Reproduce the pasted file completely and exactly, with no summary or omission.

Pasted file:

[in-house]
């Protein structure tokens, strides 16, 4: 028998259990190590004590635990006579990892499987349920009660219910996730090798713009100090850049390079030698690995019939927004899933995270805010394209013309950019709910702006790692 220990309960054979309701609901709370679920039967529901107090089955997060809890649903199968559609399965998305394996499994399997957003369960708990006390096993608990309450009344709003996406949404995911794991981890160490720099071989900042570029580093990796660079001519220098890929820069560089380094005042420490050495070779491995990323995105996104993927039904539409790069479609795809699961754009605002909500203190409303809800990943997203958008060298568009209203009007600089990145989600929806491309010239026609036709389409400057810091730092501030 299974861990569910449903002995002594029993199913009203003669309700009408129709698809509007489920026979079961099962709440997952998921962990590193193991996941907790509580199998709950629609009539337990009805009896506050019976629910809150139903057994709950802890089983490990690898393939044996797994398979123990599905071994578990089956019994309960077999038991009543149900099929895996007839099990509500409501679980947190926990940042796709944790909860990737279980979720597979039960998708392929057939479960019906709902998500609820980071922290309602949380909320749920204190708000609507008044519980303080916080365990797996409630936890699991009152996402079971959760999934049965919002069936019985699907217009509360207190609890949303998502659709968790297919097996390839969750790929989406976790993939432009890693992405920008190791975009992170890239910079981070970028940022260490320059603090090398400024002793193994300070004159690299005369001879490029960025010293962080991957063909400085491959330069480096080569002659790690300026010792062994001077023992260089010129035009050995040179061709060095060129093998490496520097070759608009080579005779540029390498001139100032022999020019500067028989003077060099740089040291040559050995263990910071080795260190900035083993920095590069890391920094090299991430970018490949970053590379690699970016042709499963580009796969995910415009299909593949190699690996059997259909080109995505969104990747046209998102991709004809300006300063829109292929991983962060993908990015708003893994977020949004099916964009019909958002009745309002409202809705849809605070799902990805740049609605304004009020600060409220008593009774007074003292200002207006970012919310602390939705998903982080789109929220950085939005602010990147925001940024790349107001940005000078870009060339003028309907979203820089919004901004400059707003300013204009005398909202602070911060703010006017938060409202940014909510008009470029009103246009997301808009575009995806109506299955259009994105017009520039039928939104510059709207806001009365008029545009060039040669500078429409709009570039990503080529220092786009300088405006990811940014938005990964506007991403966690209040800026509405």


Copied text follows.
[in-house]
């Protein structure tokens, strides 16, 4: 028998259990190590004590635990006579990892499987349920009660219910996730090798713009100090850049390079030698690995019939927004899933995270805010394209013309950019709910702006790692 220990309960054979309701609901709370679920039967529901107090089955997060809890649903199968559609399965998305394996499994399997957003369960708990006390096993608990309450009344709003996406949404995911794991981890160490720099071989900042570029580093990796660079001519220098890929820069560089380094005042420490050495070779491995990323995105996104993927039904539409790069479609795809699961754009605002909500203190409303809800990943997203958008060298568009209203009007600089990145989600929806491309010239026609036709389409400057810091730092501030 299974861990569910449903002995002594029993199913009203003669309700009408129709698809509007489920026979079961099962709440997952998921962990590193193991996941907790509580199998709950629609009539337990009805009896506050019976629910809150139903057994709950802890089983490990690898393939044996797994398979123990599905071994578990089956019994309960077999038991009543149900099929895996007839099990509500409501679980947190926990940042796709944790909860990737279980979720597979039960998708392929057939479960019906709902998500609820980071922290309602949380909320749920204190708000609507008044519980303080916080365990797996409630936890699991009152996402079971959760999934049965919002069936019985699907217009509360207190609890949303998502659709968790297919097996390839969750790929989406976790993939432009890693992405920008190791975009992170890239910079981070970028940022260490320059603090090398400024002793193994300070004159690299005369001879490029960025010293962080991957063909400085491959330069480096080569002659790690300026010792062994001077023992260089010129035009050995040179061709060095060129093998490496520097070759608009080579005779540029390498001139100032022999020019500067028989003077060099740089040291040559050995263990910071080795260190900035083993920095590069890391920094090299991430970018490949970053590379690699970016042709499963580009796969995910415009299909593949190699690996059997259909080109995505969104990747046209998102991709004809300006300063829109292929991983962060993908990015708003893994977020949004099916964009019909958002009745309002409202809705849809605070799902990805740049609605304004009020600060409220008593009774007074003292200002207006970012919310602390939705998903982080789109929220950085939005602010990147925001940024790349107001940005000078870009060339003028309907979203820089919004901004400059707003300013204009005398909202602070911060703010006017938060409202940014909510008009470029009103246009997301808009575009995806109506299955259009994105017009520039039928939104510059709207806001009365008029545009060039040669500078429409709009570039990503080529220092786009300088405006990811940014938005990964506007991403966690209040800026509405």